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    This One Thing Can Prevent Employee Burnout
    The Vault

    This One Thing Can Prevent Employee Burnout

    August 2016

    Every business owner strives to build a motivated workforce.  Company perks, a great benefits package, a positive office culture, and so on all play into building a team that’s engaged in what it’s doing.  And that’s a good thing.  Study after study confirms that motivated employees outperform less motivated peers, do better work, and create more revenue.  You want people who are motivated and go the extra mile for your company.  The problem is, people like that tend to burn out.

    Employees who love their jobs end up working hard -- often too hard -- so much so that they end up hating their jobs. Eventually, productivity plummets and they leave.  It’s a vicious cycle that even the biggest companies combat.  It’s time consuming and expensive on the employer end, and does a great disservice for overall company morale(“If everyone keeps leaving, maybe I should, too”). So how do you stop it?  How do you keep employees motivated yet reigned in?  How do you prevent the burnout?

    The answer lies in your company policy and it is cheap and easy to implement: require employees to disconnect after hours.  

    The ability to check work email anytime, anywhere has created a need to check email all the time, everywhere. Employees just can’t seem to put their phones down, and business owners, who typically work wonky hours, play into that stress by firing off emails late into the night.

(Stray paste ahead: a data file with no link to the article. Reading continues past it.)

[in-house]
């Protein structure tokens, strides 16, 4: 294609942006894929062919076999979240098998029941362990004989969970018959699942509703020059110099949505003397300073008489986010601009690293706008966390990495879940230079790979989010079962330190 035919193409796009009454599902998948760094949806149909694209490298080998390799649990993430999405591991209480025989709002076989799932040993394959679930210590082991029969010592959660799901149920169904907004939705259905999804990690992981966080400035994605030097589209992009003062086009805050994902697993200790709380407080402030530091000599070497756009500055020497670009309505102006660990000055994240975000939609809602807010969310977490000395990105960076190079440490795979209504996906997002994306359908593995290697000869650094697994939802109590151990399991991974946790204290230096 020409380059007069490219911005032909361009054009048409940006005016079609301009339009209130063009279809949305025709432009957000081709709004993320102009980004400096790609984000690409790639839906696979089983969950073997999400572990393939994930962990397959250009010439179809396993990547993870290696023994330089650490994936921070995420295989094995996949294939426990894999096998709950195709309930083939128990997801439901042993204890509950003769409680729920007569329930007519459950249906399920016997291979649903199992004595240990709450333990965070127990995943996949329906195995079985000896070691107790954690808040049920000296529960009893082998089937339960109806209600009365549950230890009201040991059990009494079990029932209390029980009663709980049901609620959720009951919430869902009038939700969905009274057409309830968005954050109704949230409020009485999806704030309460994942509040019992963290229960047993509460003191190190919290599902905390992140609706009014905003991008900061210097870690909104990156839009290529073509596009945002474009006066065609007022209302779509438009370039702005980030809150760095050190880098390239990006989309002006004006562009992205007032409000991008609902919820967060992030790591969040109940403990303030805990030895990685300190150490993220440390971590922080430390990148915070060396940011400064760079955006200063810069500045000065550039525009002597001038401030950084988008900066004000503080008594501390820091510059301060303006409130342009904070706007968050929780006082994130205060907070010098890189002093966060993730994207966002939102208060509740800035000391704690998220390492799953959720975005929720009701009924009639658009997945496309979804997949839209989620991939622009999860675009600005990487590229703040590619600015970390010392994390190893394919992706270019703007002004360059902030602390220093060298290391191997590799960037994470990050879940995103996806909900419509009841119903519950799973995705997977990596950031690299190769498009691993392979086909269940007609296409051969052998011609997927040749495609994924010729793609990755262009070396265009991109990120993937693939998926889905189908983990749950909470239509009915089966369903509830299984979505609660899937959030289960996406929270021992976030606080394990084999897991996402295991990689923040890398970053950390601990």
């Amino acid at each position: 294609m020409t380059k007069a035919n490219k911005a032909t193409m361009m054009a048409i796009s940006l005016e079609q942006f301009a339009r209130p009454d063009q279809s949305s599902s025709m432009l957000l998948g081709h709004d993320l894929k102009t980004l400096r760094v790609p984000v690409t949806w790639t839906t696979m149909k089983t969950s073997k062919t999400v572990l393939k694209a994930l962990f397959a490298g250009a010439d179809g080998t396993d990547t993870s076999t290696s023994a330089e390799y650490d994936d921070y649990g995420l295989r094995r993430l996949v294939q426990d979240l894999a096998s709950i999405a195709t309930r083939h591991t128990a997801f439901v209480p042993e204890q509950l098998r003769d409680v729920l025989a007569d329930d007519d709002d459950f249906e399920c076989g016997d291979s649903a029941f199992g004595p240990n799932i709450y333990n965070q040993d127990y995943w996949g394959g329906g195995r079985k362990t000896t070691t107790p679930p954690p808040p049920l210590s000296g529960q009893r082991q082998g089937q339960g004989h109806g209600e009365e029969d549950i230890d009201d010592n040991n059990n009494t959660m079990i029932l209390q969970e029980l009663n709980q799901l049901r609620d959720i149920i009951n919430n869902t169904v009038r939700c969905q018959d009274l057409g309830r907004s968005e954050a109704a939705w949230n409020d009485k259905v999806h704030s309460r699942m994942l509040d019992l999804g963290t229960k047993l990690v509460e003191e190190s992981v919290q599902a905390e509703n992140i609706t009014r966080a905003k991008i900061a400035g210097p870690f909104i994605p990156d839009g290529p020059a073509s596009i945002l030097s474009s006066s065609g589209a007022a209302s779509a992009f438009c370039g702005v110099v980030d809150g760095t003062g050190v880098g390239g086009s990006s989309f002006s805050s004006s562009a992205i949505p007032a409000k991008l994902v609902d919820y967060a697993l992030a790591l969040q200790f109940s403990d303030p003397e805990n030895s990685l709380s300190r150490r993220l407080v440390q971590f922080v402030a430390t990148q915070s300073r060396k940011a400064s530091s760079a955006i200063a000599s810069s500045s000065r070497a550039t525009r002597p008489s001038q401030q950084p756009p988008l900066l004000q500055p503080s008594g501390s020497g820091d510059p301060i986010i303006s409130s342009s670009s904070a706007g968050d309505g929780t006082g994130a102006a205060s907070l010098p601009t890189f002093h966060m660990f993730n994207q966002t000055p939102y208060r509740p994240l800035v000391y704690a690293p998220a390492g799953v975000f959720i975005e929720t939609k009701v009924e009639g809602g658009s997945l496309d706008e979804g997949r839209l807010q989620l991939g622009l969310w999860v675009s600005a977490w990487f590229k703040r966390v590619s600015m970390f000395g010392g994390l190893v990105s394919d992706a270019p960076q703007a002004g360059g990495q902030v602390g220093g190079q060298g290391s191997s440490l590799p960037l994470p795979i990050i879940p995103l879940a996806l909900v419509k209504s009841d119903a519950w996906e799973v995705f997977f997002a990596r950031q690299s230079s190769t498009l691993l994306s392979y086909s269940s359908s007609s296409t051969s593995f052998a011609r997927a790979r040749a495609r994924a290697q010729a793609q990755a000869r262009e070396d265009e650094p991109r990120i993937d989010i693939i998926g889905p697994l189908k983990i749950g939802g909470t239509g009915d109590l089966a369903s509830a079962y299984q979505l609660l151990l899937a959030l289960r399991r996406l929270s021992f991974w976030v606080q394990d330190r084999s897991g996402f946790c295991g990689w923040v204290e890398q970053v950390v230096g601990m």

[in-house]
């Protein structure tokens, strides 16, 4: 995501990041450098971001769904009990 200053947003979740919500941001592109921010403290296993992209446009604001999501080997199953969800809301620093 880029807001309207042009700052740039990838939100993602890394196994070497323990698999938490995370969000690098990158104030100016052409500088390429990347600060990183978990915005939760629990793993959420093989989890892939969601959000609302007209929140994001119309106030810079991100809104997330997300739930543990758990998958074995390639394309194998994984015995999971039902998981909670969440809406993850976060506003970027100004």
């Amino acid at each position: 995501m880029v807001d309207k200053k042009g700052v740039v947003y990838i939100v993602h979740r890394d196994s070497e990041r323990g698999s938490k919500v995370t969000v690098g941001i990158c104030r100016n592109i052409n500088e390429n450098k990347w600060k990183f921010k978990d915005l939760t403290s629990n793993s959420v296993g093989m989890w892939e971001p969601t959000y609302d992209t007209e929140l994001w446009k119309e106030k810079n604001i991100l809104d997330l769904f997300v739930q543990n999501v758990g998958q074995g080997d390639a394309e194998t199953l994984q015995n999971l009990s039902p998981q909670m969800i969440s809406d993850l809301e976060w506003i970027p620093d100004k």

In a new study, “Exhausted But Unable to Disconnect,” three university researchers conclude that employees are constantly worried about off-hour email, and are growing exhausted by the expectation that they’ll always be available.  Using data collected from 297 working adults, the study found that off-hour email negatively impacts employees’ emotional states.  With no feeling of work-family balance, which is essential for individual health and well-being, employees simply burnout.

    “But I never told them they have to answer emails at night! There’s no written policy of that!” If that’s your response to all this, we get it.  Most companies don't create formal policies that require employees to check work email after hours.  But company policies and culture tend to be two different things.  When supervisors routinely email after hours and expect a fast response (often because their supervisors are emailing them, too), the message becomes clear: when the boss emails, you email back.

    To keep your ultra-motivated employees from burning out, make it perfectly clear that work emails need only be answered during work hours.  Perhaps even take it a step further by setting times when after-hours emailing is strictly prohibited -- say, the dinner hour, after 10 p.m., or on weekends.  Then, follow your own mandate!  That will involve some discipline, but leading by example is a huge part of your management strategy.  If you simply need to “get it down on paper”, save your emails in draft form and send them in the morning to ease the expectation that your employees need to answer them right away.

    If you aren’t convinced of backing off after-hours emails for the sake of employee morale, then do it to keep yourself out of legal and financial trouble.  New overtime regulations make it very clear that the 40-hour workweek not be breached for non-exempt employees.  

    Preventing employee burnout is good for everyone.  Be clear about what you expect from employees, and even clearer about what you don’t expect.  After-hours emailing should not be a regular practice.


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